Skip to main content

IMC 2019: Sessions

Session 1108: New Approaches to Early Medieval Historical Writing

Wednesday 3 July 2019, 11.15-12.45

Moderator/Chair:Hervin Fernández-Aceves, School of History / Institute for Medieval Studies, University of Leeds
Paper 1108-aThe Production of De excidio et conquestu Britanniae by Gildas
(Language: English)
Ralf Palmgren, Department of Philosophy, History, Culture & Art Studies, University of Helsinki
Index terms: Archives and Sources, Ecclesiastical History, Language and Literature - Latin, Sermons and Preaching
Paper 1108-b'It is the course of events which demands this': The Place of Saints and Miracles in the Histories of Gregory of Tours
(Language: English)
Mary Hitchman, Faculty of History, University of Oxford
Index terms: Ecclesiastical History, Hagiography, Historiography - Medieval

Paper -a:
We know that the British churchman Gildas wrote the work De excidio et conquestu Britanniae. It includes scarcely any hints of dates and few names of people or places. It is therefore unknown exactly when or where Gildas wrote his polemic. The dating of the text has been discussed since the Middle Ages producing a variety of theories. In this presentation as a contribution to the IMC 2019 theme of Medieval Materialities I will contextualise the production of Gildas' work. With reference to previous theories I will conclude by presenting my own interpretation of where the work was probably written.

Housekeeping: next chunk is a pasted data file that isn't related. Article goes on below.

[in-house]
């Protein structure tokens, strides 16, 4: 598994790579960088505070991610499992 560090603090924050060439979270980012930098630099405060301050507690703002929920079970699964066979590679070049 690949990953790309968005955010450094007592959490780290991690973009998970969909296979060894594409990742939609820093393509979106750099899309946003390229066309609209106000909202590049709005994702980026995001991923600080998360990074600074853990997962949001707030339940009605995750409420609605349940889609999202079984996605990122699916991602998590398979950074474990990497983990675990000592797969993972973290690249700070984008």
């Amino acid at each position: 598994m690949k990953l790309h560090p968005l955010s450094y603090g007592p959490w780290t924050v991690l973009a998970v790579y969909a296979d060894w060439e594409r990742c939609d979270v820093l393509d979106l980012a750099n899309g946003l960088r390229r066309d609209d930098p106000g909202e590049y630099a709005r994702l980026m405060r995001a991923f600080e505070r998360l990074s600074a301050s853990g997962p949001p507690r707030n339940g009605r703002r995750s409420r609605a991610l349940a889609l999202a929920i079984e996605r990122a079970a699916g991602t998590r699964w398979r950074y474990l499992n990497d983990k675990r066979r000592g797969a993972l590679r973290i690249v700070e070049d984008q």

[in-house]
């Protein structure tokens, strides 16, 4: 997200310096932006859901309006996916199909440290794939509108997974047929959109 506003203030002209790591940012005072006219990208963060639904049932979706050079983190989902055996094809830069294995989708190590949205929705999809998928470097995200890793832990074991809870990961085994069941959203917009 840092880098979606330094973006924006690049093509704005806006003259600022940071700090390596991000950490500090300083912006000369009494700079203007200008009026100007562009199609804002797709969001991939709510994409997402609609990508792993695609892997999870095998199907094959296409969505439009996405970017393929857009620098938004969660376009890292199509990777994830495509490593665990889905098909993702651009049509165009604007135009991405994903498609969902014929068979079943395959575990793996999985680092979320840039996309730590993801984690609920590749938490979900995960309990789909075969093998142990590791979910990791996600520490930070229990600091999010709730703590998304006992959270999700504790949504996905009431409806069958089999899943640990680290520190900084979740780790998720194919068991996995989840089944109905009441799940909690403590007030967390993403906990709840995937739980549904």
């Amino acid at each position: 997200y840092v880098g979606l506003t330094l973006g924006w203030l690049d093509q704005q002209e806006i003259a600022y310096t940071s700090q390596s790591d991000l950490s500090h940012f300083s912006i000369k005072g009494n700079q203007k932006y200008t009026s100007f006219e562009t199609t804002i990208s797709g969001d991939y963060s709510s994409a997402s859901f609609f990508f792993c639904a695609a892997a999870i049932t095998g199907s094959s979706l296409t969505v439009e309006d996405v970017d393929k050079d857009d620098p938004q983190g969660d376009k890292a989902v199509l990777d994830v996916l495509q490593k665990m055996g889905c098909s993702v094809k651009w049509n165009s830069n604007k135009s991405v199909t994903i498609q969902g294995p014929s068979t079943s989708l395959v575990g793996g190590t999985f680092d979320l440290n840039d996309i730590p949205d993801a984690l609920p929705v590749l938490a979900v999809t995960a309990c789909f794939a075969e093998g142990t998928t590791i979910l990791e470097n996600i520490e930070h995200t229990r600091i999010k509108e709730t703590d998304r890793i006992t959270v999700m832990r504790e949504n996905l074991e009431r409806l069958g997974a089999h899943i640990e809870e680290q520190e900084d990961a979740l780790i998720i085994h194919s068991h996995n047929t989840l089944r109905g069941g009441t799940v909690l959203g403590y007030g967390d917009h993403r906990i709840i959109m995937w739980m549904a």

Paper -b:
Gregory of Tours justified the inclusion of saints and miracles in his Histories as a part of his truthful narrative (Histories II.pref.), but this does not explain why he wrote about the same events differently in his hagiography. Gregory’s hagiography is overwhelmingly simplistic, whilst the Histories is rife with contradictions and confusion. By comparing two of the saints whom Gregory chose to write about in both - Eparchius (Histories VI.8, Glory of the Confessors 99), and Aravatius (Histories II.5, Glory of the Confessors 71) - it becomes clear that Gregory favoured the Histories as a place for social context and his dark humour. The argument for Gregory's Histories as a handbook for clerical elites is well-established; this paper will go further by proposing that complex saints and miracles in the Histories were included to satirise the instant gratification that was common in early medieval hagiography.